Re: AEM Wideband tuning

Moby Express /

It would be less accurate with all the fuel spewing back and forth from the pipe.

Re: AEM Wideband tuning

Derrick Oyervides /

Yeah I thought about running a boost bottle now that it's tuned to see if the airfuel ratios change and record where they help or hurt. This wideband would definitely see a change if there is any. I'm planning on removing the oil feed off my tomos soon and remixing my gas. So I can use the port on the intake for the boost bottle. Also I might have to slightly adjust the tune because not real sure the ratio of oil from the pump versus premixing. I know this thing works great and makes tuning the carb way easier. Especially at quarter and half throttle for selection of the pilot jet. Numbers read 14-17 you instantly know you need a larger pilot. Numbers read 12.5 -9.0 you know you need to get a smaller pilot jet. Also it's cool to see the performance gains.

I took the 5 mesh screens out of the stock 14.12 delleroto carb on my tomos and it wouldn't even read on the guage it was peaked out lean. If I floored it it would cut off. So I slowly up jetted and got it dialed in perfect. Carb has a nice deep louder sound now which is cool haha. Really opened up my tomos as we'll for a stock 50cc with just a filter and exhaust. Has seen 42 mph downhill and about 36-40 on flats. Not bad seeing how my hobbits best all modded out would only hit 35 on flats and take forever to get there. Hobbit now has a kit and blasts (the one I wrecked) haha I'm gonna hook the wide band to it once I get a dio intake and v force reeds with a 21mm carb. Till next time

Re: AEM Wideband tuning

I've been thinking about jumping down the wide band hole, but I'm concerned that the header pivot on my pipe (it's a Motobecane) would throw off the readings and possibly even damage the sensor. It's basically a gigantic air leak, after all. Have you played around with a variated Frenchy yet?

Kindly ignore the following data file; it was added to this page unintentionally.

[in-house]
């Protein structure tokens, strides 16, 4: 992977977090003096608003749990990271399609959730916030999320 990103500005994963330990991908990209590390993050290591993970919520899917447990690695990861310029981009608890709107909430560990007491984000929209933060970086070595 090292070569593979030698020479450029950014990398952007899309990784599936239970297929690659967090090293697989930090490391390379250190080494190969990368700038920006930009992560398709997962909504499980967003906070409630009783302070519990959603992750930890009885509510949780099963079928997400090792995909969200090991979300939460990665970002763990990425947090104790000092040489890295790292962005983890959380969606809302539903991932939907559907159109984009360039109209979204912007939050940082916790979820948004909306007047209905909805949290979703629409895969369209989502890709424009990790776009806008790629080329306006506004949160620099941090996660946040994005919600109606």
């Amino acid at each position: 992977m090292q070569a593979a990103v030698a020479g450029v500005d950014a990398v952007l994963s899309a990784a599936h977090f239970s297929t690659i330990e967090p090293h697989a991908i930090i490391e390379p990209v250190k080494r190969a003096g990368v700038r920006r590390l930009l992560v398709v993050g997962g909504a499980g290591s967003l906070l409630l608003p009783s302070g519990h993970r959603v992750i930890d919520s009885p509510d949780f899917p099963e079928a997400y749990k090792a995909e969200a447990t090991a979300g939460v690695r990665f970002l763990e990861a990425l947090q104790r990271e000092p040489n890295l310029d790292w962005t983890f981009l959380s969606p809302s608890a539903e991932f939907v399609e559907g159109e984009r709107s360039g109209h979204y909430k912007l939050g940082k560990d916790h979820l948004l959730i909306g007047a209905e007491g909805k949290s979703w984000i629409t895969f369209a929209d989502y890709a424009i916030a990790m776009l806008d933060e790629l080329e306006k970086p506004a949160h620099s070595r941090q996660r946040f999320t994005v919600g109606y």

Re: AEM Wideband tuning

i've played with narrow band sensors, they are kinda like a plug chop, nobody is spoon feeding you a nice number, but if you are paying attention to your engine and already 95% tuned, you can use them to get the last 5%.

this site has some good info:

http://www.vortexbuicks-etc.com/basics.htm

you can see how the reading 'drops out' at a lean condition, it also drops out if its too cold, but usually you can feel the difference.

i run mine with a DMM but i've been wanting to buy an old school analog gauge so i can get a feeling for the 'trend' rather than just scribbledy digital nonsense readings.

no idea how it would work on a moped, this has been on my truck....

eventually i'd like to get a UEGO, but right now its not in the budget.

Re: AEM Wideband tuning

I had a uego on two of my cars and it was just plain great. After messing with innovate guages that need a recalibration every 2 days I won't touch any other. You can get an analog controller gauge too. I avoided it for fear of lag but a friend of mine put one in his track miata and it is incredibly responsive. I like to see the minute changes for fear it will make the difference but the analog does work for glancing to be sure things are still where they should be.

Re: AEM Wideband tuning

Moby Express Wrote:

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> It would be less accurate with all the fuel

> spewing back and forth from the pipe.

It's not just fuel there...it's air and fuel...and if it's constantly passing over the sensor then technically the reading will be more accurate. The closer the sensor is to the exhaust port (four and two strokes), the more accurate it is. You do not want the exhaust gasses to pass through any media (i.e. cat converter, Biturbo silencer, etc.) before reaching the sensor because the reading will be filtered aka inaccurate. Think about it for a second...it's not too hard to believe or understand! The sensor will also be hotter, which may help prevent fouling, whereas the much cooler gas at the end of the silencer will leave a nice goopy deposit (think the end of your moped's tailpipe).

The only downfall that I can think of is putting the sensor in the header somewhere that doesn't negatively impact flow.

I just wanted to bring this up to see if the OP has considered this at all.

Re: AEM Wideband tuning

Moby Express /

Derek Vanasse Wrote:

-------------------------------------------------------

> Moby Express Wrote: